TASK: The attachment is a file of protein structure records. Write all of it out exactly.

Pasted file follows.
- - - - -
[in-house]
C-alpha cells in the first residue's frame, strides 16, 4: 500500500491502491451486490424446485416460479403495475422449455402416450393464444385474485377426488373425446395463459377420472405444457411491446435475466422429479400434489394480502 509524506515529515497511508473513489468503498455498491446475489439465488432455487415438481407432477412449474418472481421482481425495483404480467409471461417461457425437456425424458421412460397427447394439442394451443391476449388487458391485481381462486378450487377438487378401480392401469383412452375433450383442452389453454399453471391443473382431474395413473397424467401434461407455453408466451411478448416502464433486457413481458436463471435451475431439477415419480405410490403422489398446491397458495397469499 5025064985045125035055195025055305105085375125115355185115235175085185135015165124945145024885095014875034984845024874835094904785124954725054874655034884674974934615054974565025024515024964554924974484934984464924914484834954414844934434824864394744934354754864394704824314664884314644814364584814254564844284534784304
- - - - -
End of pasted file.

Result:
[in-house]
C-alpha cells in the first residue's frame, strides 16, 4: 500500500491502491451486490424446485416460479403495475422449455402416450393464444385474485377426488373425446395463459377420472405444457411491446435475466422429479400434489394480502 509524506515529515497511508473513489468503498455498491446475489439465488432455487415438481407432477412449474418472481421482481425495483404480467409471461417461457425437456425424458421412460397427447394439442394451443391476449388487458391485481381462486378450487377438487378401480392401469383412452375433450383442452389453454399453471391443473382431474395413473397424467401434461407455453408466451411478448416502464433486457413481458436463471435451475431439477415419480405410490403422489398446491397458495397469499 5025064985045125035055195025055305105085375125115355185115235175085185135015165124945145024885095014875034984845024874835094904785124954725054874655034884674974934615054974565025024515024964554924974484934984464924914484834954414844934434824864394744934354754864394704824314664884314644814364584814254564844284534784304